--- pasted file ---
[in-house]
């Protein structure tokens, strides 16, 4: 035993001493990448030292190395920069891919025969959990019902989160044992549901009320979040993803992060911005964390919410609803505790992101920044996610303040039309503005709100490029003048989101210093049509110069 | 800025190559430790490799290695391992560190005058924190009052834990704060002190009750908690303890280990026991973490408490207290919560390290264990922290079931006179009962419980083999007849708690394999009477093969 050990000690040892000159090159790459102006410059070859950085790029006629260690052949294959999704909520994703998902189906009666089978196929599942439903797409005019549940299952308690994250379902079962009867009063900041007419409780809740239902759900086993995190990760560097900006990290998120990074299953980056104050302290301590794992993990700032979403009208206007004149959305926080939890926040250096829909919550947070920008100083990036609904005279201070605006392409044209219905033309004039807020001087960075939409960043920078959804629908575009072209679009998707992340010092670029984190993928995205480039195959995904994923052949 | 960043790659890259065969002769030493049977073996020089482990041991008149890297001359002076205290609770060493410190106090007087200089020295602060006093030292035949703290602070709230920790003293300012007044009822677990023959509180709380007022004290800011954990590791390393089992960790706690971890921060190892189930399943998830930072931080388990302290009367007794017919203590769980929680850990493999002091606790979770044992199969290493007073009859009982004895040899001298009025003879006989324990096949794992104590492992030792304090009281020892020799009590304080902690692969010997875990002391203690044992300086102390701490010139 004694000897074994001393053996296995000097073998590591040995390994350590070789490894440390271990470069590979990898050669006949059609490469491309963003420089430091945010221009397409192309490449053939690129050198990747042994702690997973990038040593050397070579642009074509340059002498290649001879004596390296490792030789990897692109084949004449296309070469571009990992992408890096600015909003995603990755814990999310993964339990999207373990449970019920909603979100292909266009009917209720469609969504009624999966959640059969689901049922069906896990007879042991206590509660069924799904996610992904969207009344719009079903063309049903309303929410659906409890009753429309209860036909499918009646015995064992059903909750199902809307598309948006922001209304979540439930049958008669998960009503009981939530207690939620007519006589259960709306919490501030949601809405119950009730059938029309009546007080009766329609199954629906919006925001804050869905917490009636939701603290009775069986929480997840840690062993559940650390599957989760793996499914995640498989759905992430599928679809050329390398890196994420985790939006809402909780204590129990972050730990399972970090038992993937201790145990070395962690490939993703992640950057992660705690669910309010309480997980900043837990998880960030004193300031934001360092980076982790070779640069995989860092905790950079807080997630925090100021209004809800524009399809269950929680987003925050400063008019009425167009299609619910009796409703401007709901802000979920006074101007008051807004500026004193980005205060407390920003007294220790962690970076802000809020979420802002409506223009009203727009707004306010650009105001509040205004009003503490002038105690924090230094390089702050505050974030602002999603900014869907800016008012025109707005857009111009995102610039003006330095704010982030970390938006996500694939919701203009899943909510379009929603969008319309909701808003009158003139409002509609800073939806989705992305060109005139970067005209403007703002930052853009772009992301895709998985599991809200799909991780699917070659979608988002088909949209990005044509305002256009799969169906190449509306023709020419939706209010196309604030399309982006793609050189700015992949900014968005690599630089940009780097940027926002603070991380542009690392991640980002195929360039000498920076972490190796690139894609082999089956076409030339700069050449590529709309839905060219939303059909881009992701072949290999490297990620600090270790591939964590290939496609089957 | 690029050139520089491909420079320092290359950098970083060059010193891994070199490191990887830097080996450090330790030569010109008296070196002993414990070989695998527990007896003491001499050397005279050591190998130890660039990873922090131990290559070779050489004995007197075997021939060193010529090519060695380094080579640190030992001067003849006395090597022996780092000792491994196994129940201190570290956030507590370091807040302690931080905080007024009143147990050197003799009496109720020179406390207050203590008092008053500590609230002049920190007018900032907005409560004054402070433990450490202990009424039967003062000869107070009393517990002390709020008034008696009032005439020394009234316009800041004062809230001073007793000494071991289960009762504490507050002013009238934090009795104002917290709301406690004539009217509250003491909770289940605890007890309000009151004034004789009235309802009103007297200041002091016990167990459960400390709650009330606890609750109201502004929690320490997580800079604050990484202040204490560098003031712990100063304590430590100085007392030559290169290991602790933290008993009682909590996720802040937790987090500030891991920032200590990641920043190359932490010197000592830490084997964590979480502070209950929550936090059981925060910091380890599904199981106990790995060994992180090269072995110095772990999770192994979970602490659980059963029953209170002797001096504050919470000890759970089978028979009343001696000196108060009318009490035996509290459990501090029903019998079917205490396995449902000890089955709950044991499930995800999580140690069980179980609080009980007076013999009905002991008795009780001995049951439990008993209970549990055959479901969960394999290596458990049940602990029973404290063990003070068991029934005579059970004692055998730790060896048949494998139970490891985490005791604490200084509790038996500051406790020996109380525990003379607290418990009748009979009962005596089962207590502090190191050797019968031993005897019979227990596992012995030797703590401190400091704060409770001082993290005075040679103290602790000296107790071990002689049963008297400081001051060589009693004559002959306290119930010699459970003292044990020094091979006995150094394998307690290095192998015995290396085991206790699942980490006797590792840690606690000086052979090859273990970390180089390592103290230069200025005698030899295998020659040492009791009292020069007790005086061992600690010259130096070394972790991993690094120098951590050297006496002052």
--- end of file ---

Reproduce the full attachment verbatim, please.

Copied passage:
[in-house]
């Protein structure tokens, strides 16, 4: 035993001493990448030292190395920069891919025969959990019902989160044992549901009320979040993803992060911005964390919410609803505790992101920044996610303040039309503005709100490029003048989101210093049509110069 | 800025190559430790490799290695391992560190005058924190009052834990704060002190009750908690303890280990026991973490408490207290919560390290264990922290079931006179009962419980083999007849708690394999009477093969 050990000690040892000159090159790459102006410059070859950085790029006629260690052949294959999704909520994703998902189906009666089978196929599942439903797409005019549940299952308690994250379902079962009867009063900041007419409780809740239902759900086993995190990760560097900006990290998120990074299953980056104050302290301590794992993990700032979403009208206007004149959305926080939890926040250096829909919550947070920008100083990036609904005279201070605006392409044209219905033309004039807020001087960075939409960043920078959804629908575009072209679009998707992340010092670029984190993928995205480039195959995904994923052949 | 960043790659890259065969002769030493049977073996020089482990041991008149890297001359002076205290609770060493410190106090007087200089020295602060006093030292035949703290602070709230920790003293300012007044009822677990023959509180709380007022004290800011954990590791390393089992960790706690971890921060190892189930399943998830930072931080388990302290009367007794017919203590769980929680850990493999002091606790979770044992199969290493007073009859009982004895040899001298009025003879006989324990096949794992104590492992030792304090009281020892020799009590304080902690692969010997875990002391203690044992300086102390701490010139 004694000897074994001393053996296995000097073998590591040995390994350590070789490894440390271990470069590979990898050669006949059609490469491309963003420089430091945010221009397409192309490449053939690129050198990747042994702690997973990038040593050397070579642009074509340059002498290649001879004596390296490792030789990897692109084949004449296309070469571009990992992408890096600015909003995603990755814990999310993964339990999207373990449970019920909603979100292909266009009917209720469609969504009624999966959640059969689901049922069906896990007879042991206590509660069924799904996610992904969207009344719009079903063309049903309303929410659906409890009753429309209860036909499918009646015995064992059903909750199902809307598309948006922001209304979540439930049958008669998960009503009981939530207690939620007519006589259960709306919490501030949601809405119950009730059938029309009546007080009766329609199954629906919006925001804050869905917490009636939701603290009775069986929480997840840690062993559940650390599957989760793996499914995640498989759905992430599928679809050329390398890196994420985790939006809402909780204590129990972050730990399972970090038992993937201790145990070395962690490939993703992640950057992660705690669910309010309480997980900043837990998880960030004193300031934001360092980076982790070779640069995989860092905790950079807080997630925090100021209004809800524009399809269950929680987003925050400063008019009425167009299609619910009796409703401007709901802000979920006074101007008051807004500026004193980005205060407390920003007294220790962690970076802000809020979420802002409506223009009203727009707004306010650009105001509040205004009003503490002038105690924090230094390089702050505050974030602002999603900014869907800016008012025109707005857009111009995102610039003006330095704010982030970390938006996500694939919701203009899943909510379009929603969008319309909701808003009158003139409002509609800073939806989705992305060109005139970067005209403007703002930052853009772009992301895709998985599991809200799909991780699917070659979608988002088909949209990005044509305002256009799969169906190449509306023709020419939706209010196309604030399309982006793609050189700015992949900014968005690599630089940009780097940027926002603070991380542009690392991640980002195929360039000498920076972490190796690139894609082999089956076409030339700069050449590529709309839905060219939303059909881009992701072949290999490297990620600090270790591939964590290939496609089957 | 690029050139520089491909420079320092290359950098970083060059010193891994070199490191990887830097080996450090330790030569010109008296070196002993414990070989695998527990007896003491001499050397005279050591190998130890660039990873922090131990290559070779050489004995007197075997021939060193010529090519060695380094080579640190030992001067003849006395090597022996780092000792491994196994129940201190570290956030507590370091807040302690931080905080007024009143147990050197003799009496109720020179406390207050203590008092008053500590609230002049920190007018900032907005409560004054402070433990450490202990009424039967003062000869107070009393517990002390709020008034008696009032005439020394009234316009800041004062809230001073007793000494071991289960009762504490507050002013009238934090009795104002917290709301406690004539009217509250003491909770289940605890007890309000009151004034004789009235309802009103007297200041002091016990167990459960400390709650009330606890609750109201502004929690320490997580800079604050990484202040204490560098003031712990100063304590430590100085007392030559290169290991602790933290008993009682909590996720802040937790987090500030891991920032200590990641920043190359932490010197000592830490084997964590979480502070209950929550936090059981925060910091380890599904199981106990790995060994992180090269072995110095772990999770192994979970602490659980059963029953209170002797001096504050919470000890759970089978028979009343001696000196108060009318009490035996509290459990501090029903019998079917205490396995449902000890089955709950044991499930995800999580140690069980179980609080009980007076013999009905002991008795009780001995049951439990008993209970549990055959479901969960394999290596458990049940602990029973404290063990003070068991029934005579059970004692055998730790060896048949494998139970490891985490005791604490200084509790038996500051406790020996109380525990003379607290418990009748009979009962005596089962207590502090190191050797019968031993005897019979227990596992012995030797703590401190400091704060409770001082993290005075040679103290602790000296107790071990002689049963008297400081001051060589009693004559002959306290119930010699459970003292044990020094091979006995150094394998307690290095192998015995290396085991206790699942980490006797590792840690606690000086052979090859273990970390180089390592103290230069200025005698030899295998020659040492009791009292020069007790005086061992600690010259130096070394972790991993690094120098951590050297006496002052």